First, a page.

Max Verstappen takes pole position by over half a second at Japanese GP; Oscar Piastri and Lando Norris to line up directly behind Red Bull; Watch the Japanese GP on Sky Sports F1 from 4.30am Sunday with lights out at 6am
By Jonathan Green at Suzuka
Last Updated: 23/09/23 8:48am
Max Verstappen takes pole position at the Japanese by half a second ahead of the the McLarens.
Max Verstappen emphatically returned to pole position at the Japanese GP with a stunning qualifying performance.
The two-time world champion ensured there was be no repeat of his shock Q2 exit in Singapore and roared to his ninth pole position of the season with a brilliant 1:28.877.
Oscar Piastri and Lando Norris will line up behind the Red Bull on Sunday in second and third respectively with the two McLarens over half a second down on Verstappen’s pole time.
Verstappen’s 0.581s advantage over Piastri is the largest pole margin at Suzuka since Michael Schumacher in 2004.
Ferrari had taken pole at the last two Grands Prix but had to settle for fourth with Charles Leclerc and sixth with Carlos Sainz.
Logan Sargeant crashes his Williams during Q1 of the Japanese GP causing an emotional response in the garage.
Leclerc, though, faces a post-session stewards investigation, along with Zhou Guanyu and Valtteri Bottas, for exceeding the maximum lap time of 1:54 during Q1.
Sergio Perez split the two Ferrari cars, but the Red Bull man was 0.773s down on team-mate Verstappen’s effort.
Lewis Hamilton managed to outqualify Mercedes team-mate George Russell but the Silver Arrows will line up seventh and eighth.
Yuki Tsunoda delighted his home fans by securing ninth place for AlphaTauri ahead of Aston Martin’s Fernando Alonso, who extended his record of being the only driver to reach every Q3 session this season.
A big crash for Logan Sargeant at the final corner brought out a Q1 red flag. The American driver – who was able to walk away from his wrecked Williams – tried to push through a wobble and careered into the barriers having not set a lap time, allowing Alex Albon to maintain his 100 per cent qualifying record over his team-mate.
Japanese GP Qualifying result
1) Max Verstappen, Red Bull
2) Oscar Piastri, McLaren
3) Lando Norris, McLaren
4) Charles Leclerc, Ferrari
5) Sergio Perez, Red Bull
6) Carlos Sainz, Ferrari
7) Lewis Hamilton, Mercedes
8) George Russell, Mercedes
9) Yuki Tsunoda, AlphaTauri
10) Fernando Alonso, Aston Martin
How Verstappen blitzed field to take 29th pole of career
Verstappen had topped all three practice sessions to make himself comfortable favourite for pole position on Saturday.
And he set out his intentions in qualifying from the off as he was immediately into the 1:29s in Q1 despite a rough ride through the Degner Two corner.
Despite doing his Q2 lap on used soft tyres, Verstappen was again able to dip below the 1:30 mark and only Leclerc’s final lap stopped the Dutchman topping all three segments.
Verstappen was first driver to head out in Q3 again and his provisional pole time of 1:29.012 would have been enough having put himself four tenths clear of the field.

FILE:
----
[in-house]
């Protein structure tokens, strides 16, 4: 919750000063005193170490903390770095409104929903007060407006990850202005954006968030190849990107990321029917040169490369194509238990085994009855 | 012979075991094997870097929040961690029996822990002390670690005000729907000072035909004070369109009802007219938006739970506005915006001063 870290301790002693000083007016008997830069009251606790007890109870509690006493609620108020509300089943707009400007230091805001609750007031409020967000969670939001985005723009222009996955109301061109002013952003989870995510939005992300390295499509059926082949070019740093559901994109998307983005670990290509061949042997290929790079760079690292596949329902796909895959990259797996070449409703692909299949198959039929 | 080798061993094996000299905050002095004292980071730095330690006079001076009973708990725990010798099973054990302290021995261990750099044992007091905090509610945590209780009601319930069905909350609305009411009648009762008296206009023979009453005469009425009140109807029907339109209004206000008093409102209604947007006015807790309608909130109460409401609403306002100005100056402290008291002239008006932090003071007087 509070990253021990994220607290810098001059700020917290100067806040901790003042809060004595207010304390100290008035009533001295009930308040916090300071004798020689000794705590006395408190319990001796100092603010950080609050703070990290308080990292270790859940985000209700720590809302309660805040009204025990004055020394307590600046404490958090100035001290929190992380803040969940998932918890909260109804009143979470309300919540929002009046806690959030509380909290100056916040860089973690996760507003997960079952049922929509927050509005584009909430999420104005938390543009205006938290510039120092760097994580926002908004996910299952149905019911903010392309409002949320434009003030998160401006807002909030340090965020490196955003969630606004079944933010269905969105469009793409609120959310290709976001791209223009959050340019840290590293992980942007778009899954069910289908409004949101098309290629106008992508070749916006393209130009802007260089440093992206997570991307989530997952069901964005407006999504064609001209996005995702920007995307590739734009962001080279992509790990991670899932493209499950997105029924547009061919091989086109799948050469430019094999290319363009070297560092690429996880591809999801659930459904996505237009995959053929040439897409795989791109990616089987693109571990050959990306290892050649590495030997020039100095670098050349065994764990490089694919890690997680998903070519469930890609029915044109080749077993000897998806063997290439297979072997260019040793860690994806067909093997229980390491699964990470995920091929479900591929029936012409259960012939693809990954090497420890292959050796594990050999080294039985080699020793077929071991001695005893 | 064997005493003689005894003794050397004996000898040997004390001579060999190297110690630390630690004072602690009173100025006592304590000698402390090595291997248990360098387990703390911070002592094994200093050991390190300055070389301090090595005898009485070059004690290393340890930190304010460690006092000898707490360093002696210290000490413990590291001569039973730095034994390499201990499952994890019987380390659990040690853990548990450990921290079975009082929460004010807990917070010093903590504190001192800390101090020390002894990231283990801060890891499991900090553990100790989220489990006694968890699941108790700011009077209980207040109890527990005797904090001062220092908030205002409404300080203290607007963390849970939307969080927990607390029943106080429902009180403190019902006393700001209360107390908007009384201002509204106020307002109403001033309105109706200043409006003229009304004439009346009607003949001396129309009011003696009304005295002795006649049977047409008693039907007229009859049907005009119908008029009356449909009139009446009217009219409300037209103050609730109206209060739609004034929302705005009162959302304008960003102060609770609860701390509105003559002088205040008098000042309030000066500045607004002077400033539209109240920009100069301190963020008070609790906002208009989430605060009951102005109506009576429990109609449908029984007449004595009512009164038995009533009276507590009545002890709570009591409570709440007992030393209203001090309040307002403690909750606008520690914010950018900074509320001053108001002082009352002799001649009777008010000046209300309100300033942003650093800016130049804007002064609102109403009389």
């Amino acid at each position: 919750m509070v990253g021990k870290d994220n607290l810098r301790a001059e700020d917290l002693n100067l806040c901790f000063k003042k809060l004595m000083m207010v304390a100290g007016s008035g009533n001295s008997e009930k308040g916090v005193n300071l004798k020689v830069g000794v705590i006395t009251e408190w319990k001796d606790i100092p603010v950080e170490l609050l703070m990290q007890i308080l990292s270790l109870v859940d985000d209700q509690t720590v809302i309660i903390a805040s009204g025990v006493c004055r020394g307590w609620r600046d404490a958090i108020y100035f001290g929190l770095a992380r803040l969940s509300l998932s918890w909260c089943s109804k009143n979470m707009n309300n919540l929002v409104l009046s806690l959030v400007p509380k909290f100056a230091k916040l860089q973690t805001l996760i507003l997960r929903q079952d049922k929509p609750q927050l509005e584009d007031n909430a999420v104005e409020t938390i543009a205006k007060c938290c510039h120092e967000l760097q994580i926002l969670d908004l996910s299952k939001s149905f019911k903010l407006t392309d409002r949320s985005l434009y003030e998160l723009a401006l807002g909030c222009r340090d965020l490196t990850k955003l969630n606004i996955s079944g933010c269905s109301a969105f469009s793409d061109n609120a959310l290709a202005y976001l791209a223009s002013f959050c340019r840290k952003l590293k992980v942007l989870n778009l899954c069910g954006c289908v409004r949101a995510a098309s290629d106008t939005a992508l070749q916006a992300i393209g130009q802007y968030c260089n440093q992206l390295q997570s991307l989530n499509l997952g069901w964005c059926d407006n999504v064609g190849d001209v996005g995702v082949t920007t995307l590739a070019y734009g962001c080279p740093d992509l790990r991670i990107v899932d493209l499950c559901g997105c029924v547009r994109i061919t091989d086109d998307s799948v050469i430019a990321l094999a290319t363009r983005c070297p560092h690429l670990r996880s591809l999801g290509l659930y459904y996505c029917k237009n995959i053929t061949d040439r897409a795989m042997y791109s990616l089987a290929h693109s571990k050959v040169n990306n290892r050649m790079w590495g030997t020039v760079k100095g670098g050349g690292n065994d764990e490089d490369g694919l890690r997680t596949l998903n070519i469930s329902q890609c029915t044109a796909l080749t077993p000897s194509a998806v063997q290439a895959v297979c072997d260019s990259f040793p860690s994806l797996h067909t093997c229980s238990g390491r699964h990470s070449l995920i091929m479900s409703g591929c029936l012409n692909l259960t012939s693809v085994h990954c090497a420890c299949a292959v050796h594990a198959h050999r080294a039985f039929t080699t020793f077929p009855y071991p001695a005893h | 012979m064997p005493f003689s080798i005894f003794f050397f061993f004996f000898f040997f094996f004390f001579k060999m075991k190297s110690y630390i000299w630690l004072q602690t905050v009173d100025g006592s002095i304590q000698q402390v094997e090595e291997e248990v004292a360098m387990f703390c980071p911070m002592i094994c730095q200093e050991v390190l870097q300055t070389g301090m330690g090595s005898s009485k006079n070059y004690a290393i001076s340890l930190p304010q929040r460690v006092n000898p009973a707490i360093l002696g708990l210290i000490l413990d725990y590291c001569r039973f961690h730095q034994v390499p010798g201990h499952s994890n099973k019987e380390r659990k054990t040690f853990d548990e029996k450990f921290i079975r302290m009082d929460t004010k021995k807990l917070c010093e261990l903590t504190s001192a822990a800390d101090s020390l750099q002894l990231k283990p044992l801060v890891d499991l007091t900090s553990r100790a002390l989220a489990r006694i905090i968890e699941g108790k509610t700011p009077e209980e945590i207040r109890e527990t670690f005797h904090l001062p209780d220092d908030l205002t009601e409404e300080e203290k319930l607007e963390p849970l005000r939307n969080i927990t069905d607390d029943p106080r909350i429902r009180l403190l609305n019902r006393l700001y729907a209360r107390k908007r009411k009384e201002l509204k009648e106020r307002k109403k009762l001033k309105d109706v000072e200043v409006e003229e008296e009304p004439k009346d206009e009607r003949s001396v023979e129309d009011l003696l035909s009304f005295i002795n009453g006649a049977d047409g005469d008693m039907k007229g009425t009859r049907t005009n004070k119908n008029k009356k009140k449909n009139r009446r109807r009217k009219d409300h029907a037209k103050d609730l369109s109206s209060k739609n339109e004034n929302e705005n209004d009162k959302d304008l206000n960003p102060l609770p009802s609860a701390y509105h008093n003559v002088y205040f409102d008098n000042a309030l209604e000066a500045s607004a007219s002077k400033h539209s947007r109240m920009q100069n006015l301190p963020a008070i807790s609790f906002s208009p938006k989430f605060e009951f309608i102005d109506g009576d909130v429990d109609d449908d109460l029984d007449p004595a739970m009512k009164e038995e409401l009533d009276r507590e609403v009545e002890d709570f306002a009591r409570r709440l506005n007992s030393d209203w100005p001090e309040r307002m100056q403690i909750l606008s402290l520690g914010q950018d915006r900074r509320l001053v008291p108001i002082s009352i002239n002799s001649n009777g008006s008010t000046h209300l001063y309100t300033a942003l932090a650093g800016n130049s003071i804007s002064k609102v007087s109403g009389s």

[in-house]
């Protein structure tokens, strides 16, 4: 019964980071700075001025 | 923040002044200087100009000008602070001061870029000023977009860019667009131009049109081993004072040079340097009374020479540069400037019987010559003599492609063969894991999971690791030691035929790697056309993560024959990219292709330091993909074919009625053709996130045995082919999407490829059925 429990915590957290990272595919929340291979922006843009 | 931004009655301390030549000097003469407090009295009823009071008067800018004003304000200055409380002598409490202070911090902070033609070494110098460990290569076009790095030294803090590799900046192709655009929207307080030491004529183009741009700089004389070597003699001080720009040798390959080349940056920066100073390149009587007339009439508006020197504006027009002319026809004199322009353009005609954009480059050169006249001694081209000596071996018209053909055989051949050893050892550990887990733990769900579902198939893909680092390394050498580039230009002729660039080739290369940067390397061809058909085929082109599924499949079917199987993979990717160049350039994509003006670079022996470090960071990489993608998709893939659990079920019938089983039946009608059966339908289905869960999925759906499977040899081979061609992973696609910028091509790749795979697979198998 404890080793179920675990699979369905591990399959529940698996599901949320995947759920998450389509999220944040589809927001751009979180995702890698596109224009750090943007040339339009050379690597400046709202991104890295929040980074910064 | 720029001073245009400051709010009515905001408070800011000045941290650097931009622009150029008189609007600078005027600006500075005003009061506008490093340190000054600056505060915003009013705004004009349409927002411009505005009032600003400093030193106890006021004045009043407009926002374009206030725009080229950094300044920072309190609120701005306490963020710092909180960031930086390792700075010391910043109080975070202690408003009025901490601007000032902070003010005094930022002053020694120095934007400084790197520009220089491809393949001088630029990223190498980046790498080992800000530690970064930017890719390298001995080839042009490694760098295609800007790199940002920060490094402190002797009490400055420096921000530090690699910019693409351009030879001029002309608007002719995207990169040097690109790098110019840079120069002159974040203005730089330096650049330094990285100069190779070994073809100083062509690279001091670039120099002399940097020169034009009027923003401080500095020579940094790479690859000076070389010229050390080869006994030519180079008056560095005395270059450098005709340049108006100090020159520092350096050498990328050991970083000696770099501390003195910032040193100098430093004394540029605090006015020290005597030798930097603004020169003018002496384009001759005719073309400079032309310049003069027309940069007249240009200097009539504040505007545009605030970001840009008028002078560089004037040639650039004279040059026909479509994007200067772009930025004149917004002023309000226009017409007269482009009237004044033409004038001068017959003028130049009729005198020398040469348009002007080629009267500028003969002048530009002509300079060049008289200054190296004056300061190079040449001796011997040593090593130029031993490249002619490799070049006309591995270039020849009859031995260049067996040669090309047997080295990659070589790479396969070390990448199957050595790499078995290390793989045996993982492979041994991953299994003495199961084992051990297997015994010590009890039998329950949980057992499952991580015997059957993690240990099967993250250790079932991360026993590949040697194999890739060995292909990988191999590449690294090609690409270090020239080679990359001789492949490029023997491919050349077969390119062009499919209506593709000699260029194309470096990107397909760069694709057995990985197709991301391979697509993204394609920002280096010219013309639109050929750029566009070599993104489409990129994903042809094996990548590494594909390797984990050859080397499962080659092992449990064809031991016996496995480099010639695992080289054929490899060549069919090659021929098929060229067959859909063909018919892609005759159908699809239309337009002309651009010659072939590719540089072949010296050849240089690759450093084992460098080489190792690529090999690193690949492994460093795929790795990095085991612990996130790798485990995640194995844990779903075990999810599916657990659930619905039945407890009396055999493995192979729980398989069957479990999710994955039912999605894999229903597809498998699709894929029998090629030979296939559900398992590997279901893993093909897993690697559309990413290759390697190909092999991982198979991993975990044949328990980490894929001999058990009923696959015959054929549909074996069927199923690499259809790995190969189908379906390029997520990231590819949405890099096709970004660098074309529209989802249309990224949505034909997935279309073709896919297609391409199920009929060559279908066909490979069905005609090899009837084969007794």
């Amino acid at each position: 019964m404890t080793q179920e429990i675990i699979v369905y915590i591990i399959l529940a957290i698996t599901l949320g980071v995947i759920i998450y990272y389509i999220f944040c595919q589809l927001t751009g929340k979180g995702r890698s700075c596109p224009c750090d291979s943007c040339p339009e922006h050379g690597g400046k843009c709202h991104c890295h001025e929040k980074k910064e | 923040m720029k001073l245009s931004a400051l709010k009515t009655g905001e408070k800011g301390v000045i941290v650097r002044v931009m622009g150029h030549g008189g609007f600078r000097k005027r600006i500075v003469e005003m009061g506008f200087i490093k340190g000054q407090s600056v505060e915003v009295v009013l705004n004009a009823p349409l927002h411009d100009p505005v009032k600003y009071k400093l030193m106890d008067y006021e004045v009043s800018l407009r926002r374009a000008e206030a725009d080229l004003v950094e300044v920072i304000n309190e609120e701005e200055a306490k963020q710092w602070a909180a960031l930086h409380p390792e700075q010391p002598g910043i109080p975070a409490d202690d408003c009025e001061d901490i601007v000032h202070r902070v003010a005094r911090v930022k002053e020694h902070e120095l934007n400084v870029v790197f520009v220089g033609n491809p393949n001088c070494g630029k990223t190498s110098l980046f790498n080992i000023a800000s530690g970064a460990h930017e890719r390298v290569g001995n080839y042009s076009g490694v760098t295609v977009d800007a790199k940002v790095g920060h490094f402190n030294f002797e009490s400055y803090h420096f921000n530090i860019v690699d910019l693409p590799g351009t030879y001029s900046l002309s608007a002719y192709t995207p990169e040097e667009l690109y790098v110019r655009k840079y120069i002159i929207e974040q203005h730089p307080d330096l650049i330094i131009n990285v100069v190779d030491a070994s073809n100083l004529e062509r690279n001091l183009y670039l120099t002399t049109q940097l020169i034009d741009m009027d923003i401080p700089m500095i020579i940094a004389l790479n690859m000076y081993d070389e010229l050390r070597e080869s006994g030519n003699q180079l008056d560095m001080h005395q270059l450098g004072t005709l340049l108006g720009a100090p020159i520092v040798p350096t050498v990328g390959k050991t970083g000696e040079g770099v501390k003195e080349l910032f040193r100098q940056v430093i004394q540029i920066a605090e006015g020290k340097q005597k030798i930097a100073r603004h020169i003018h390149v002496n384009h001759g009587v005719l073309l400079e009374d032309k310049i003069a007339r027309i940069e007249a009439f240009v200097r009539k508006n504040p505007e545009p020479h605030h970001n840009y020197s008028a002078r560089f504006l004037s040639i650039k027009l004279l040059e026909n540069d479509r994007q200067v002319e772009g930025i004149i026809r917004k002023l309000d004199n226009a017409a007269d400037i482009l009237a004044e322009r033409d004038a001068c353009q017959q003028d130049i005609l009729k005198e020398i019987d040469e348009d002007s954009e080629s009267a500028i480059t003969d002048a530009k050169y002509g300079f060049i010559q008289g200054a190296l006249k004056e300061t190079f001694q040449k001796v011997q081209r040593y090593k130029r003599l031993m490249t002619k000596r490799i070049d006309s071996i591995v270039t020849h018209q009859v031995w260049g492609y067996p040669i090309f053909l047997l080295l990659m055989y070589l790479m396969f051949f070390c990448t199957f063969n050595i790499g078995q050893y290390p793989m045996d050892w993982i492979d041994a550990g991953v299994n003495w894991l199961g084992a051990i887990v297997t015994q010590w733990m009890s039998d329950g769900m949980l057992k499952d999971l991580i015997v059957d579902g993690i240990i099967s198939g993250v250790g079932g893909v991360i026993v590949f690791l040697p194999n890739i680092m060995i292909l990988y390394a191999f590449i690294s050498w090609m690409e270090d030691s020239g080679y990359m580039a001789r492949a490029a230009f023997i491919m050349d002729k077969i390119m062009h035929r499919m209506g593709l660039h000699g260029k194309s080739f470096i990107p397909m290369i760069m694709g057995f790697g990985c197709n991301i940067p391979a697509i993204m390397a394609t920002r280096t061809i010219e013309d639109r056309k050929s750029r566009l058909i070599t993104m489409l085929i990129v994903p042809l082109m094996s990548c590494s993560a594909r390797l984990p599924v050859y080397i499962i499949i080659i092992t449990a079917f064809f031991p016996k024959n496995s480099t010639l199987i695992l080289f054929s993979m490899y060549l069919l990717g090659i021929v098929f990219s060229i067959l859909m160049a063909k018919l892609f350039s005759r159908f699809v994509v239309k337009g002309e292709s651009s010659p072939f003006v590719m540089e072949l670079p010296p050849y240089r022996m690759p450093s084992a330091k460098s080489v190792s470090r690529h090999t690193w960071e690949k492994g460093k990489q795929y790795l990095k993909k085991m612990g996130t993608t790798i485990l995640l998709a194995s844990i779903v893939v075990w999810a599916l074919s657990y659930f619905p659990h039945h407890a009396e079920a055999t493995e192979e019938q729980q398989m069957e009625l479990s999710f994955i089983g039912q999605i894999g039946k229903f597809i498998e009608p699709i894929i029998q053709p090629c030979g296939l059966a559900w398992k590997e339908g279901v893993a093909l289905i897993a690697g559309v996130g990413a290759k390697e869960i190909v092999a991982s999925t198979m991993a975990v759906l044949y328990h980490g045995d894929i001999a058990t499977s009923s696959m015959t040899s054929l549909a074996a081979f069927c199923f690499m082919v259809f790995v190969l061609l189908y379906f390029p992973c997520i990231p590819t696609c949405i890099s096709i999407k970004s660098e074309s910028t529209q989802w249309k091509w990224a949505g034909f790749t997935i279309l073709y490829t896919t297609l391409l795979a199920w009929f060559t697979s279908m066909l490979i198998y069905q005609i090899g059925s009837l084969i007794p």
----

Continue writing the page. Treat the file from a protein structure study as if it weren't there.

But on his final effort, Verstappen found even more performance to see off any threat of opposition and claim the 29th pole position of his career – drawing him level with five-time world champion Juan Manuel Fangio.
“If you don’t think you can improve on perfection, just look at that second lap for Max Verstappen,” commented Sky Sports F1’s Anthony Davidson.
Piastri and Norris will seek to make life more uncomfortable for Verstappen on Sunday when they line up from second and third on the grid – McLaren’s first top-six start at Suzuka since Jenson Button and Hamilton started there in 2011.
Piastri will be making his first front-row start in an F1 Grand Prix, having edged out team-mate Norris by 0.035s in Q3.
Neither McLaren was able to improve on their final qualifying efforts after Verstappen had lowered his provisional pole time.
Leclerc and Sainz only did one flying lap in Q3 but were unable to find enough performance to get ahead of the McLarens, or Perez in Sainz’s case, and Leclerc will be anxiously waiting on any steward decision.
Hamilton could take small comfort from outqualifying Russell for the first time since July’s Belgian GP, but Mercedes were never in contention for the front three rows of the grid.
Sargeant and Stroll fail again in Q1
The first part of qualifying saw Sargeant suffer another heavy qualifying crash.
The American rookie was coming to the end of his first flying lap when he suffered a snap of oversteer during the final corner. Sargeant tried to push through it but went off across the grass and gravel into the wall.
Once Q1 resumed following a red flag period, a big improvement from Lawson prompted a mad dash at the end with 15 drivers heading out.
And Lance Stroll was unable to improve sufficiently as he suffered a second successive Q1 exit at Suzuka in the Aston Martin, a week on from his own big Q1 crash in Singapore.
Former Japanese GP winner Bottas, Alfa Romeo team-mate Zhou and Haas’ Nico Hulkenberg were the other drivers to exit at the earliest stage.
More to follow…
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